Audio clip: Adobe Flash Player (version 9 or above) is required to play this audio clip. Download the latest version here. You also need to have JavaScript enabled in your browser.

Wireless router:
[singlepic id=177 w=320 h=240 float=right]Paying for your Internet service? Your neighbor used to do that but decided it would be wiser to use yours instead. Now, there might be legitimate reasons why you would not want your home network to use encryption, but can we agree on MAC address filtering as the bare minimum so that only the computers you know can use it? Even if you have a Jewish attitude of ‘All who are thirsty for bandwidth, let them come and drink my connection’ (a.k.a. ‘Kol dichfin’) – is it too much effort to change the default router password, so that no one will be able to configure it?
And don’t get me started on the legal ramifications of someone downloading copyrighted or illegal material using your bandwidth. Yes, I am sure after three years of trial you would probably be exonerated from any wrongdoing, but it sure would be a fun period until then. To quote Mister Rogers: ‘It’s a beautiful day in this neighborhood’.

Webcams:
You have a small business and you want to keep an eye on it from home, so you hooked up a video surveillance system. You have an aging mother and you want to keep an eye on her caretaker. That is all fine, but why risk someone looking in through the Internet peephole? Let your imagination run wild with the kind of people that might want to watch these video feeds. No imagination? Here are some visual aids captured today:

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P.S.
Since my aim is to educate people about privacy and not to teach them how to hack, I did not go into further details. Suffice to say that any one of you can easily enter these systems using your banged up computer and without buying any hardware or software.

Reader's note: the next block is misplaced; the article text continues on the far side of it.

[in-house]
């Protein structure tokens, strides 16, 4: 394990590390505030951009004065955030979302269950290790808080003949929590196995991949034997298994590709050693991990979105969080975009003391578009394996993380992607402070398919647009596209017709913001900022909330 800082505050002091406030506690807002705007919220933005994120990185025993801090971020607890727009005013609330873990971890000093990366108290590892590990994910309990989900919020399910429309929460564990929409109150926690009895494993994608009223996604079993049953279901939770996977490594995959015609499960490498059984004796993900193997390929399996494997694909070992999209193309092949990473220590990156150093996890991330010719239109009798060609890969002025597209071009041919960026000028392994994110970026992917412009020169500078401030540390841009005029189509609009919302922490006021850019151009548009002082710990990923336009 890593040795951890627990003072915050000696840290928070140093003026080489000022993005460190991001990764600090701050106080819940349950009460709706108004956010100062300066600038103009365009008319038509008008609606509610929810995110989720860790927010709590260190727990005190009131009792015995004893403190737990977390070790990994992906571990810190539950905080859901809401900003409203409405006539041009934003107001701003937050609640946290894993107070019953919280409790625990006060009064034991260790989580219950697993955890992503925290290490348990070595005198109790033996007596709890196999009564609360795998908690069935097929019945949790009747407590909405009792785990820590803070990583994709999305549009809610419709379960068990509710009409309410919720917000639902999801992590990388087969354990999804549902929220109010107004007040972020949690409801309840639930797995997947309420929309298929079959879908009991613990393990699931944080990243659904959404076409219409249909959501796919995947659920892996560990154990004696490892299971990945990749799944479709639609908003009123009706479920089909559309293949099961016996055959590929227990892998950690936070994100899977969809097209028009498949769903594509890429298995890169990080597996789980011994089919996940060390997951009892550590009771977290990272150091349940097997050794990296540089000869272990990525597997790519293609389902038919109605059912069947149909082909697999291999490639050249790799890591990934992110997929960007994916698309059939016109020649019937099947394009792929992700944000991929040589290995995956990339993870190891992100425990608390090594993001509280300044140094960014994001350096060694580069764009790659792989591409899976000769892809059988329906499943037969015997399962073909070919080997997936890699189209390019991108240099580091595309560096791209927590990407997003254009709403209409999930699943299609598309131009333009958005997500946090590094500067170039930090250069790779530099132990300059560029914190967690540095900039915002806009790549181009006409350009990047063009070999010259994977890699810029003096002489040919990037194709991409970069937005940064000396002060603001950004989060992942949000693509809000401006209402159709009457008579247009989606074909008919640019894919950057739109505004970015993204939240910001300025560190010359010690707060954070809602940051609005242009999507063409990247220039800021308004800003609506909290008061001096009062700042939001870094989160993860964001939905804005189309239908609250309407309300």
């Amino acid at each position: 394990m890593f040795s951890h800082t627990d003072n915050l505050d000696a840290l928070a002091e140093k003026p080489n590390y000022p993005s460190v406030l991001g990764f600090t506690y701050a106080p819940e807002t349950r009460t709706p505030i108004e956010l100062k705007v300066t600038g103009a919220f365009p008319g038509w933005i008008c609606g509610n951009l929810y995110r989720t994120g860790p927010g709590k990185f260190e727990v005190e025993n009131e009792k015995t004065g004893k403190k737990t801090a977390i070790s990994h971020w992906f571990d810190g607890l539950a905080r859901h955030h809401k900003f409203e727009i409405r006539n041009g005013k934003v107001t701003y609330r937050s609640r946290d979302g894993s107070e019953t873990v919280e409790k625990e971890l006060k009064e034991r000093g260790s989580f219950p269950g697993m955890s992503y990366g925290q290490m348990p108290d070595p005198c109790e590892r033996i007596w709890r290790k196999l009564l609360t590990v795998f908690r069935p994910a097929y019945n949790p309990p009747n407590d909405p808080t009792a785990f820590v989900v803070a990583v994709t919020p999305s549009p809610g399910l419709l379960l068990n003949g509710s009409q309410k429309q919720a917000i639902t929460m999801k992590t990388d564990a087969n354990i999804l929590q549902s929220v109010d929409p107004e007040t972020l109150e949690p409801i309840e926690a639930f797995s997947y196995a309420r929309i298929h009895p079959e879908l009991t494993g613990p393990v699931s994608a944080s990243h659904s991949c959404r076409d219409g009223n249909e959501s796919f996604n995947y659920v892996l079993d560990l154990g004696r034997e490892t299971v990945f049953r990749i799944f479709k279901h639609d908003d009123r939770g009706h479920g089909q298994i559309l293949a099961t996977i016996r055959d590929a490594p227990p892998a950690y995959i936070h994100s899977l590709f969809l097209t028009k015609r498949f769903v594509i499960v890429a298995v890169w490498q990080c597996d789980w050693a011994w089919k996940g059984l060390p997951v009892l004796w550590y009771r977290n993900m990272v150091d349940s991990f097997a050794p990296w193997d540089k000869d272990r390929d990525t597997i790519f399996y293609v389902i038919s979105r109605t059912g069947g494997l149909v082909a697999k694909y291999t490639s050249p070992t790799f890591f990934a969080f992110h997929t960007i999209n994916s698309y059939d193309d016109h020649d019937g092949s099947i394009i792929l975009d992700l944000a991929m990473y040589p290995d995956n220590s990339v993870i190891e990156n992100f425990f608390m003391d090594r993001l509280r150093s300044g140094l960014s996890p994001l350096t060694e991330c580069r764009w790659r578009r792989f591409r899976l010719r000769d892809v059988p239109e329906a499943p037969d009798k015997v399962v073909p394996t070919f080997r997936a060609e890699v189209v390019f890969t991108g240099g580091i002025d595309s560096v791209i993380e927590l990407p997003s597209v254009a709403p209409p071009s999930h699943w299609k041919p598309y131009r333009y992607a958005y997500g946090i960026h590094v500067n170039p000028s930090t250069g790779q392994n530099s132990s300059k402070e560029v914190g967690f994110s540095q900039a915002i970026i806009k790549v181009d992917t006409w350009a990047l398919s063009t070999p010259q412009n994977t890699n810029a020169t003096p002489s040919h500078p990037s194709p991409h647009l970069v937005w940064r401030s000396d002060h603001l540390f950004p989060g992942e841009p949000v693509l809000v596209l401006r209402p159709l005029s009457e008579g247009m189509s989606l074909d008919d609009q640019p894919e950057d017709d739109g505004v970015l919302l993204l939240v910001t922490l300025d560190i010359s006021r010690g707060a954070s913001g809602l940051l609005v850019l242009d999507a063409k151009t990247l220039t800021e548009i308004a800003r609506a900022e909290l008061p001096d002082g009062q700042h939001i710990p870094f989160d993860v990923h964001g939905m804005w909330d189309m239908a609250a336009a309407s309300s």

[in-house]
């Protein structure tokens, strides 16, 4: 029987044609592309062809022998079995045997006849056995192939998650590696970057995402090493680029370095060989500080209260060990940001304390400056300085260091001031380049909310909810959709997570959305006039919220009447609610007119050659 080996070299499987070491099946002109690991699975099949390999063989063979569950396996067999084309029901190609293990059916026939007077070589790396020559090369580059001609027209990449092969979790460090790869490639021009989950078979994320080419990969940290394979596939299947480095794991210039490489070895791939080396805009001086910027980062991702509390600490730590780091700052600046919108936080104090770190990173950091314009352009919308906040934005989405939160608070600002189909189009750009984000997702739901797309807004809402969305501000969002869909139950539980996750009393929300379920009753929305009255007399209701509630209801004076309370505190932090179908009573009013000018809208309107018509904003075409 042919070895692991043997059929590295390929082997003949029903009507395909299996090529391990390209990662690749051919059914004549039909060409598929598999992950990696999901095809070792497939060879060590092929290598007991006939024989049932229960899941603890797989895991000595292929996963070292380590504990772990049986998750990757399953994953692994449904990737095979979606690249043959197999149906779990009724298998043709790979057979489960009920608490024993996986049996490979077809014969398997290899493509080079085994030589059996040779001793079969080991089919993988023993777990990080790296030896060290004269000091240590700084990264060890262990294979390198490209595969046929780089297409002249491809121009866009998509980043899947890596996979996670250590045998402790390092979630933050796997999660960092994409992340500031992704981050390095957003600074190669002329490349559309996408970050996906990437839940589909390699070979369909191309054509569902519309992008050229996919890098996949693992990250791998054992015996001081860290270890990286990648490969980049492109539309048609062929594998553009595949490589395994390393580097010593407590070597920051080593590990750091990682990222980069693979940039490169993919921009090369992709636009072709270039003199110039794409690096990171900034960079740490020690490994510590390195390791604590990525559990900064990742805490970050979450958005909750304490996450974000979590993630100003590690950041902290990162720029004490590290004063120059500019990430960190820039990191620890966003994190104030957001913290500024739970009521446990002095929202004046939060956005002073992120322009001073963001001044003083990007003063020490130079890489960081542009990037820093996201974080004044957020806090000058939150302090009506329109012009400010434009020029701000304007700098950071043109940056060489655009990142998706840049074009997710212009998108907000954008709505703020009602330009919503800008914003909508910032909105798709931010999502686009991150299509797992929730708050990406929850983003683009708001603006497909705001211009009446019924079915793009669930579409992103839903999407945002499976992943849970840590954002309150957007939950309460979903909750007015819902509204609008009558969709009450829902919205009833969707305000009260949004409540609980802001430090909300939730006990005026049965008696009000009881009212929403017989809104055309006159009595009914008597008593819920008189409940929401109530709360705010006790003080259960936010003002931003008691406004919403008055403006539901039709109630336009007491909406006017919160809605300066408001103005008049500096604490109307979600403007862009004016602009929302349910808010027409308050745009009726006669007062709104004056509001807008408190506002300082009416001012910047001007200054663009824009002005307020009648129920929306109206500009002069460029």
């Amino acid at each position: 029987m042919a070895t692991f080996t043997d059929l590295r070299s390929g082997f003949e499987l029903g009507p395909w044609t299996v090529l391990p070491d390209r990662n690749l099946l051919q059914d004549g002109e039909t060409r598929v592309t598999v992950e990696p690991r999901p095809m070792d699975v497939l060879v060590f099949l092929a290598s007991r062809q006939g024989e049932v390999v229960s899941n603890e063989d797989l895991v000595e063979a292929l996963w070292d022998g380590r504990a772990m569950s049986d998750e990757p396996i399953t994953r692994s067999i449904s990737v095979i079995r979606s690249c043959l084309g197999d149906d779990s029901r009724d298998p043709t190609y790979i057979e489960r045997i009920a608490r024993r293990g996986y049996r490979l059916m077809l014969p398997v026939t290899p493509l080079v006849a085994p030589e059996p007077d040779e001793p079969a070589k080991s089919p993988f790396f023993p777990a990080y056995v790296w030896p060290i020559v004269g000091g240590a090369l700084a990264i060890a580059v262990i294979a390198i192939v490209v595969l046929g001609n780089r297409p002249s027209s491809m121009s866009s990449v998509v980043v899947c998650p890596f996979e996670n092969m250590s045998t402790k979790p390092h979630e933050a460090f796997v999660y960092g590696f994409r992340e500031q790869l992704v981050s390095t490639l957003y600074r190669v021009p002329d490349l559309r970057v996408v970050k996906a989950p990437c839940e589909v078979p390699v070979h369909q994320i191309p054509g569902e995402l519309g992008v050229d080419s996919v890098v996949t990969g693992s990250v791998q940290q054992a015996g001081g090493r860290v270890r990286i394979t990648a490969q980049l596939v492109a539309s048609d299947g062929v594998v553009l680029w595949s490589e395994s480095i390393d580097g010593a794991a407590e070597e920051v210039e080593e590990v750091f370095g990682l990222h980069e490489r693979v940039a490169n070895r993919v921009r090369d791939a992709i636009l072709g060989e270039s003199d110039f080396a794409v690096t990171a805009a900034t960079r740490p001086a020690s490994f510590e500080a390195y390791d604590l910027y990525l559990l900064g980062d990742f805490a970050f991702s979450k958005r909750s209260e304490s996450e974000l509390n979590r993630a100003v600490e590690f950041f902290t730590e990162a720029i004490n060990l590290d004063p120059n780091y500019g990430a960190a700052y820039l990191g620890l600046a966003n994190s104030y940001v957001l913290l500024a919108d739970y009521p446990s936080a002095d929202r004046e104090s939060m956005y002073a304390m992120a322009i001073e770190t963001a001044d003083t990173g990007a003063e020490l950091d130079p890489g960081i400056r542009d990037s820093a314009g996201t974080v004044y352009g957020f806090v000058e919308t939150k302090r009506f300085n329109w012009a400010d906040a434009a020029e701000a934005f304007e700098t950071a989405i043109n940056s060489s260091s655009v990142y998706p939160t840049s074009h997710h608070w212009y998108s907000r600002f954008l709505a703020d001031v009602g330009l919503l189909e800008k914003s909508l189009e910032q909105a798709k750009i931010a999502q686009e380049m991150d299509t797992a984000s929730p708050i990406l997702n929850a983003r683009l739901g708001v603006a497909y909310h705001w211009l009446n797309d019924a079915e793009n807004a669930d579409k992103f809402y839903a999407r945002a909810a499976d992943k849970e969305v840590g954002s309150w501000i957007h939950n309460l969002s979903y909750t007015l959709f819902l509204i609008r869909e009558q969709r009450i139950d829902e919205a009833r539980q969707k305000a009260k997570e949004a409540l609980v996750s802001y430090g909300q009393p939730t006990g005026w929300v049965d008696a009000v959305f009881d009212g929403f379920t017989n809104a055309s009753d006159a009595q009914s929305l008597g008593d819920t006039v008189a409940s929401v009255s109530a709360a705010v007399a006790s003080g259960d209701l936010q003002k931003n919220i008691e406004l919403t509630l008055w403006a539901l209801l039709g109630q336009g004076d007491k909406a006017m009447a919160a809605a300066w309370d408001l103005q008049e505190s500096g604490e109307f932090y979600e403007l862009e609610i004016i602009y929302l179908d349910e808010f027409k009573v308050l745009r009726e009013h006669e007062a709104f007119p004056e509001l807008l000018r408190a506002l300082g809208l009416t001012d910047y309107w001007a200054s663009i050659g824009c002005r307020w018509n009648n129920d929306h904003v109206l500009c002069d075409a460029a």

My Own Lil’ Privacy Crusade – Case Study #1: Ruediger K.

When it comes to the right to privacy, most people I talk to just don’t get it. They do not understand it, do not know why it is needed, and do not seem to care much about it. I am not sure whether it is because they are ill-informed, or whether they genuinely do not care what information is known about them. As governments get more tracking tools, cell phone records, biometric data et cetera, it seems that the only people who care about this issue are either clinically paranoid – or accused of being paranoid. Most people just assume their information is safely secured and since they are not ‘bad people’ they have nothing to worry about.

I contend that it is not just ‘Big Brother’ we need to worry about – it’s the sheer unadulterated incompetence of people trusted with our information that really worries me. I have previously wrote about the Israeli Screen Actors Guild revealing private information about its members, like phone numbers, home addresses and social security numbers. A year has passed and nothing was done to rectify the situation.

At the risk of coming off as a stalker, I thought I may be able to promote the subject by publishing from time to time a case study of sorts and although I will redact any information that can uniquely identify the test subject, I hope that by just seeing what kind of information is out there, I would be able to knock some sense into people with regards to their own privacy and digital footprints.

Case Study #1: Ruediger K.

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A tourist from Germany felt remorseful about taking a stone from a holy site in Israel, and sent it back in a parcel addressed to Israel’s Nature and National Parks Protection Authority, along with a letter explaining the situation and $200 for the trouble. The Parks Authority, for reasons beyond my understanding, contacted Maariv, Israel’s 2nd largest newspaper, who printed this story today, accompanied by a scanned image of the original letter. The image, albeit small, is clear enough to be read by anyone who cares to do so – turning this person’s private confession about stealing to public knowledge.

Information revealed:
Full name: Ruediger [redacted]
Home address: [redacted], Unterföhring, Germany
Email address: [redacted]@t-online.de
Sample of signature: [redacted]

Information deduced using Google:
Hobbies: Running

Information deduced using Facebook:
Current location: Grand Forks, North Dakota, USA
Family member: Rainer [redacted]